If, however you are interested in the game of golf and you enjoy the sport, a qualified golf instructor can give you accurate, cutting edge guidance in improving the quality of your game. You can insist on perfecting your basics and move through the process more slowly and gain a remarkable amount of information from a qualified golf instructor. Again, private golf lessons can be quite expensive, so it's a good idea to make sure that not only are you motivated enough to make good use of the instruction provided, but that you will have the required time to devote to practice.

Horse Racing Glossary - Horse Racing Terms and Definitions

Across the board - a bet on a horse to win, place, and show. The minimum bet is $6 because three wagers ($2 to win, $2 to place, $2 to show) are being placed. If the horse wins, the bettor receives win, place, and show payouts. If the horse finishes second, the bettor receives place and show payouts, and if the horse finishes third, the bettor receives the show payout.
Allowance Race- an event other than claiming for which the racing secretary drafts certain conditions.
Allowances- weights and other conditions of a race.
Also-eligible - a horse officially entered but not permitted to start unless the field is reduced by scratches below a specified number.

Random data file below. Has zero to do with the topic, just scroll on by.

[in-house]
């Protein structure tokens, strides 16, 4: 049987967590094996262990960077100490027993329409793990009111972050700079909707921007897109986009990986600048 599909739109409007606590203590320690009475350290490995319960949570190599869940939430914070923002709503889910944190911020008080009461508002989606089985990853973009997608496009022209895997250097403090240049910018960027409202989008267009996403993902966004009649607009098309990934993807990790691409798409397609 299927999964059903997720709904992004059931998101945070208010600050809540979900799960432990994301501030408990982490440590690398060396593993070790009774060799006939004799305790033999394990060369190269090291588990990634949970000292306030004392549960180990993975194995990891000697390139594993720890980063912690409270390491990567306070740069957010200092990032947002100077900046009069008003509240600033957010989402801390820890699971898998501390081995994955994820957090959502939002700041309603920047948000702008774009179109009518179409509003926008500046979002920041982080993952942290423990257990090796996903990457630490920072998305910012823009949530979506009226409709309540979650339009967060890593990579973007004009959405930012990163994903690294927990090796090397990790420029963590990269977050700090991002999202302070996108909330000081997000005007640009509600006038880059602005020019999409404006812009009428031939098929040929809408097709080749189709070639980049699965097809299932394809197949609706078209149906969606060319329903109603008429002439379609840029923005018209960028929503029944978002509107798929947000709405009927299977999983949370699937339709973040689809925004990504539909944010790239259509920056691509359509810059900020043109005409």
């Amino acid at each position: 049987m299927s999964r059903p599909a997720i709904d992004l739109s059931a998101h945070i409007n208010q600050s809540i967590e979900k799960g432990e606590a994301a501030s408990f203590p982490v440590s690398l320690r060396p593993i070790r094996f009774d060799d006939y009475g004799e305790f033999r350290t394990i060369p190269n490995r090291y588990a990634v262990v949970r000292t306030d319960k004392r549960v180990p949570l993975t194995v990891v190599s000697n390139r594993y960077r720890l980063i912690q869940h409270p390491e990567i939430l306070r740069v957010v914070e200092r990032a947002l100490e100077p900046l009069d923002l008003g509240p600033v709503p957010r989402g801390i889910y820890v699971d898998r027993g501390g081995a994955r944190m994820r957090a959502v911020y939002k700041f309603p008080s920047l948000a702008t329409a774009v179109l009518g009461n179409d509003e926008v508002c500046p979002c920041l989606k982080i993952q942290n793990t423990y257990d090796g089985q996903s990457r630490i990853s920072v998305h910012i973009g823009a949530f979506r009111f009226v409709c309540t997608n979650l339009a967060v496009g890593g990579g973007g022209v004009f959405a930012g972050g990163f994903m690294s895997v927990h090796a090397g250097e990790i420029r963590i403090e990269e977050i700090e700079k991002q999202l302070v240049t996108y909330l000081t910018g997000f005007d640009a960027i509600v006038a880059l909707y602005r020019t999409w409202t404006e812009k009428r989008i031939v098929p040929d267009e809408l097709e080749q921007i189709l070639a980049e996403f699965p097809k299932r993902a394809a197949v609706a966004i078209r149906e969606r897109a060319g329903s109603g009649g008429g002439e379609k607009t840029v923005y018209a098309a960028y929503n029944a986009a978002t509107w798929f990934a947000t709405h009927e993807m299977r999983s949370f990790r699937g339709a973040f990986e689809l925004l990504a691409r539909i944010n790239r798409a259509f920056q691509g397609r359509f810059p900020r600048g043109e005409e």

Apprentice Allowance - weight concession to an apprentice rider. This varies among states from five to ten pounds. Slang term is "bug." Indicated by an asterisk next to the jockey's name in the program.
Baby race - a race for two-year-olds.
Backside - a racetrack's barn or stable area.
Backstretch - the straight part of the track on the far side between turns; slang term to describe the barn or stable area.
Bandage - strips of cloth wound around the lower part of horses' legs for support or protection against injury.
Bar shoe - a horseshoe closed at the back to help support the frog and heel of the hoof. Often worn by horses with quarter cracks or bruised feet.
Bay - a horse's coat color ranging from tan to auburn. The mane and tail are always black as are the lower portion of the legs (black points), except for any white markings.